To report an invasive species, go to www.eddmaps.org/indiana, or use the GLEDN smartphone app.  Be sure to include pictures so your report can be confirmed.  (For instructions on how to report invasive species, go to https://www.entm.purdue.edu/iisc/index.html#gtco-report

 

Here's what to look for in September!


Japanese stiltgrass (Microstegium vimineum) 

An annual invasive grass, look for dense patches of this invasive starting to seed in forests, along edges, roads, and trails.  The small oval shaped leaves are arranged alternately along the stem, and have a distinctive shiny/silver mid-rib.  For more information on identifying stiltgrass, check out our youtube video at https://www.youtube.com/watch?v=y3lbumo0jjI&t=, or go to  https://www.aces.edu/pubs/docs/A/ANR-1457/ANR-1457.pdf.

Photo by Emily Finch in Switzerland County Indiana

Photo by Emily Finch in Switzerland County Indiana 


Mimosa (Albizia julibrissin)

Mimosa is a popular landscape tree known for its showy pink pom-pom like flowers.  An invasive in the southern US, we are starting to see this tree escape cultivation in Indiana as well, particularly in the southern part of the state.  While Mimosa is not currently listed as an invasive species in Indiana, it is being evaluated, and every new report helps.  

This time of year, most adult mimosa trees are forming seed pods, which start out green and turn brown as they develop.  Mimosa leaves are twice compound (or bipinately compound).  

Photo by Emily Finch; Crawford County

Photo by Emily Finch; Lawrence County


Sweet Autumn Clematis (Clematis ternifolia) 

If you see vines covered in small white flowers, you could have the invasive Sweet Autumn Clematis, or Clematis terniflora. These vines were planted for their showy and fragrant flowers, but they area also aggressive and prolific seeders, creating a dense mat of vegetation as they grow over other plants blocking out sunlight.

To easily distinguish this invasive from our native Celmatis or Virgins Bower, just look at the leaves. If the edges of the leaves are smooth, it is invasive, the edges have teeth, it is native. http://www.mc-iris.org/native-or-invasive-clematis.html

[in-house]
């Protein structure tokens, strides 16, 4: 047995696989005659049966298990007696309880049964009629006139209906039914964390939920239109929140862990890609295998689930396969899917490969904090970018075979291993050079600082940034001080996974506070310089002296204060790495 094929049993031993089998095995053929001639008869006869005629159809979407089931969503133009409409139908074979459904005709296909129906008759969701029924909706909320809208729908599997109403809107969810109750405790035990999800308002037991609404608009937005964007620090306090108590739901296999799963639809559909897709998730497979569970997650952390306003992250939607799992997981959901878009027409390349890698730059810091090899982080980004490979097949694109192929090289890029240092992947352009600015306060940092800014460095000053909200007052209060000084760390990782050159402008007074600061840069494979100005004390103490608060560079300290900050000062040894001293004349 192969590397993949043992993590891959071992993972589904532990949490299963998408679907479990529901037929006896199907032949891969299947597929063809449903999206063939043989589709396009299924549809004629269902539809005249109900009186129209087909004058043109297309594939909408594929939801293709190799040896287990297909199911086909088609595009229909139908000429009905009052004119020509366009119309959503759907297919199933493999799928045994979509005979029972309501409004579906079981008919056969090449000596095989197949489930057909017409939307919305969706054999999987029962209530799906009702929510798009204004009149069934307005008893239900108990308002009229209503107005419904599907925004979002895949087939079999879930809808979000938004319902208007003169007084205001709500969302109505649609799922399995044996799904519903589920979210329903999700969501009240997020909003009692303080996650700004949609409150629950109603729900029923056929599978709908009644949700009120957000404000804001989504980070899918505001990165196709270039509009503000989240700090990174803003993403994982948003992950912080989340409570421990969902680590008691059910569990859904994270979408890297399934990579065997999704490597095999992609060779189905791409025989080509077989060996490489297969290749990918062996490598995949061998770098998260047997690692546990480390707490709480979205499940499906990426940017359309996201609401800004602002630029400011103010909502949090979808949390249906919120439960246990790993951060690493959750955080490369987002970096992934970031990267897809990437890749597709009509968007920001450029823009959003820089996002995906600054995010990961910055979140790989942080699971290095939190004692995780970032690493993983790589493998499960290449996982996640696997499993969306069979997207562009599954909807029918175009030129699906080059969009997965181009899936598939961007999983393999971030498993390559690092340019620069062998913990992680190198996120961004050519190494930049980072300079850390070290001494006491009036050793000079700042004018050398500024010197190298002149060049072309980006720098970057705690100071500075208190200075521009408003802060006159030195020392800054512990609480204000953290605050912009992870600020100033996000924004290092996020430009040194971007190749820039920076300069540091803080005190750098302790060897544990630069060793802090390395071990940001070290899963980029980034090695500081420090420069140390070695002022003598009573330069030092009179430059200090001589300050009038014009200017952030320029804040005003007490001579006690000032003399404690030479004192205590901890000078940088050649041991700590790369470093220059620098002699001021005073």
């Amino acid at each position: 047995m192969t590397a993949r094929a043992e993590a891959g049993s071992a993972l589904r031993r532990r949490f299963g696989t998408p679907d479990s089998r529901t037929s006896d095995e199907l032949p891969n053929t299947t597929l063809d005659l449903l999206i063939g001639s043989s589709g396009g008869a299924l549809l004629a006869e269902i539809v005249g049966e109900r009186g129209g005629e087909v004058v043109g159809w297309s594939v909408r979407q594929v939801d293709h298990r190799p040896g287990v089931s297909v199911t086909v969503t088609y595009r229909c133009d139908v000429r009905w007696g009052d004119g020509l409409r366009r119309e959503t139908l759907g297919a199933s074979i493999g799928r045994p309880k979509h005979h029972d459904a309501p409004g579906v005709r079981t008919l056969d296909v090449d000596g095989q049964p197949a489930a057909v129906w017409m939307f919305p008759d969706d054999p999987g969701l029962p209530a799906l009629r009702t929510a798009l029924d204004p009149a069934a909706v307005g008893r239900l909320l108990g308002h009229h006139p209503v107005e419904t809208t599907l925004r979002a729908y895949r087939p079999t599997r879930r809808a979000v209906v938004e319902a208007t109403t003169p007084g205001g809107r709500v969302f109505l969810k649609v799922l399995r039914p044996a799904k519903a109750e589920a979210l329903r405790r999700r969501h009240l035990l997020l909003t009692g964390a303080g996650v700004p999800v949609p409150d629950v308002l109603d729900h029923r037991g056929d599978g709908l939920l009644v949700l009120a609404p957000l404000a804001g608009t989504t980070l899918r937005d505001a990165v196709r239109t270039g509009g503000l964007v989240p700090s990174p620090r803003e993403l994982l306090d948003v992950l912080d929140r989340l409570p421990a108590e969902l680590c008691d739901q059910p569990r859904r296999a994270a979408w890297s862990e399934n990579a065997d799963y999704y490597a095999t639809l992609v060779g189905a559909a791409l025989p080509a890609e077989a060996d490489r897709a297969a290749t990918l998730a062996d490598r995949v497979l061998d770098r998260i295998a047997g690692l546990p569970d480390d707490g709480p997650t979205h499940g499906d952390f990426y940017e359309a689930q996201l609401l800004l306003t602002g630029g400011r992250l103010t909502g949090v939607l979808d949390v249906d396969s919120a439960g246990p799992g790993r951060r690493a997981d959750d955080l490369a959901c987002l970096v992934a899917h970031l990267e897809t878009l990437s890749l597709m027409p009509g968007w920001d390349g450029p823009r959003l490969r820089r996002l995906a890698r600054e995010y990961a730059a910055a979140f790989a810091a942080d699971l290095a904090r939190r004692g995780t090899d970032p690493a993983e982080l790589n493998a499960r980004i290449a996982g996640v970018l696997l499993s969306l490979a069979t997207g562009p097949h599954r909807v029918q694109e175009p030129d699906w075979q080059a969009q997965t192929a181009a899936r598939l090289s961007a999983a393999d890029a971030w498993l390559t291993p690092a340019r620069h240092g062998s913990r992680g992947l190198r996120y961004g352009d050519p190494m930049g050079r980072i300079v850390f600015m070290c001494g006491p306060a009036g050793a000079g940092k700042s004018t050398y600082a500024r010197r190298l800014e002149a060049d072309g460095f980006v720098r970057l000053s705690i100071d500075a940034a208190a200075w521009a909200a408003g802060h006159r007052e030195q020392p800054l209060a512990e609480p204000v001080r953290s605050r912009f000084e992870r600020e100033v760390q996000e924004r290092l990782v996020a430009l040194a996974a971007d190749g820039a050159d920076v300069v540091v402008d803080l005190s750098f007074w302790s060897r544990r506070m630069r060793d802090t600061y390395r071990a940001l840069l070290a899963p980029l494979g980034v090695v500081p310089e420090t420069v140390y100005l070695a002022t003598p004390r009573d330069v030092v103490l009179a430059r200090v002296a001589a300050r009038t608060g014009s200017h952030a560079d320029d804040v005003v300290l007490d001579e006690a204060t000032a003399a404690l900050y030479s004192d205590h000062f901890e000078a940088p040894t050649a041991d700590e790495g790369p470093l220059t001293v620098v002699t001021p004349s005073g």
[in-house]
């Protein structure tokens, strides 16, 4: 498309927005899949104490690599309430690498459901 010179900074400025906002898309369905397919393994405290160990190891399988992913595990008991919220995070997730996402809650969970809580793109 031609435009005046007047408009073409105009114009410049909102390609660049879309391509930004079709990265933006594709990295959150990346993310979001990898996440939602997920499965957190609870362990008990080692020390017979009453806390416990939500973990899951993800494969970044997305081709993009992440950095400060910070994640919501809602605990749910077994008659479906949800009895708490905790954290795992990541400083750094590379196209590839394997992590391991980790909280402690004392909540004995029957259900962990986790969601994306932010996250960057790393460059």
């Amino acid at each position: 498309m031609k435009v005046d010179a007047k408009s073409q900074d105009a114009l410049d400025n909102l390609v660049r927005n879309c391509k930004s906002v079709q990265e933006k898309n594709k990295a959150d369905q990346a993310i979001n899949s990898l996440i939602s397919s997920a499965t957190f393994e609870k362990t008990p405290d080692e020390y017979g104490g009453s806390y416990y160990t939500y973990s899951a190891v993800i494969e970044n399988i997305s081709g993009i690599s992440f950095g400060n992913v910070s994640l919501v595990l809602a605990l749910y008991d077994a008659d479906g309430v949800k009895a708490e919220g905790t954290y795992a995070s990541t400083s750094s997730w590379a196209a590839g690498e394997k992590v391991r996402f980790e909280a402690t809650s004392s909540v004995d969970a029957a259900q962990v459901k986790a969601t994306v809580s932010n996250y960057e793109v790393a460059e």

Photo by Amber Slaughterbeck; Vigo County

Photo by Amber Slaughterbeck; Vigo County

Photo by Amber Slaughterbeck; Vigo County


Chinese yam (Dioscorea polystachya)

Chinese yam is an herbaceous vine that is spreading in Indiana.  It has heart to fiddle shaped leaves, mostly opposite along the stem, with strong curving veins.  You may also find aerial tubers along the stem.  For help identifying this species, check out our ID video on youtube: https://www.youtube.com/watch?v=qg3NA4TWtn8

Photo by Emily Finch; Dubois County 

Photo by Emily Finch; Dubois County

Photo by Emily Finch; Dubois County

Photo by Emily Finch; Dubois County


Chinese silvergrass (Miscanthus sinensis)

Chinese Silvergrass, also called Miscanthus, is a popular landscaping grass known for its dense clump forming nature and showy flower and seed heads.  During September this plant is starting to flower in Indiana, making it easier to spot escaping yard planting and spreading on roadsides and natural areas.  

Photo by Emily Finch; Orange County 

Photo by Emily Finch; Crawford County 

Comment NOW on Indiana Terrestrial Invasive Plant Rule!

Emily Finch

PUBLIC COMMENT PERIOD NOW OPEN ON PROPOSED INDIANA TERRESTRIAL INVASIVE PLANT RULE!

This rule would ban the sale, distribution and transport of 44 invasive plants in Indiana.  NOW the full public comment period is open, allowing individuals from across the state to participate in the rulemaking process and voice their opinions. SICIM supports this proposed rule and asks that everyone battling invasive plants in Indiana speak up and help push this rule through until it becomes law.  

Read More

Vigo County Invasives Community Call Out

Emily Finch

TREES Inc.  leads charge in the formation of Vigo County CISMA to tackle invasive species

TREES Inc., along with the nonprofit group Southern Indiana Cooperative Invasives Management (SICIM), are leading the formation of local partnerships to address invasive species and they need your help.

Join us for our “Community Call Out”, August 23rd, 6:00 p.m. - 7:30 p.m. at the Indiana State University Office of Sustainability to form our Cooperative Invasive Species Management Area (CISMA).  

Invasive species can include plants such as the infamous Kudzu, known as the vine that “ate the south.” They can also refer to animals/insects, think of the Emerald Ash Borer, a small insect from Asia that has spread across much of the Midwest, killing millions of native ash trees. In fact, there are many different invasives in Indiana that spread and cause serious economic, environmental, and health impacts. Poison Hemlock, an invasive noxious weed commonly seen along roadsides and fencerows, is highly toxic to humans and livestock. Many invasive shrubs, such as Burning Bush and Autumn Olive, were and sometimes still are planted as landscaping or for wildlife.  Unfortunately, they create a dense shrub layer in woodlands and interfere with the growth of native plants, including new tree seedlings. 

While private and public landowners have managed invasives for years, according to SICIM, one of the best ways to address the threat of invasive species is through local Cooperative Invasive Species Management Areas or CISMAs. Among other things, these grassroots partnerships help to raise awareness of local invasive concerns, bridge the gap between management of invasives on public/private lands, and help address emerging invasive threats.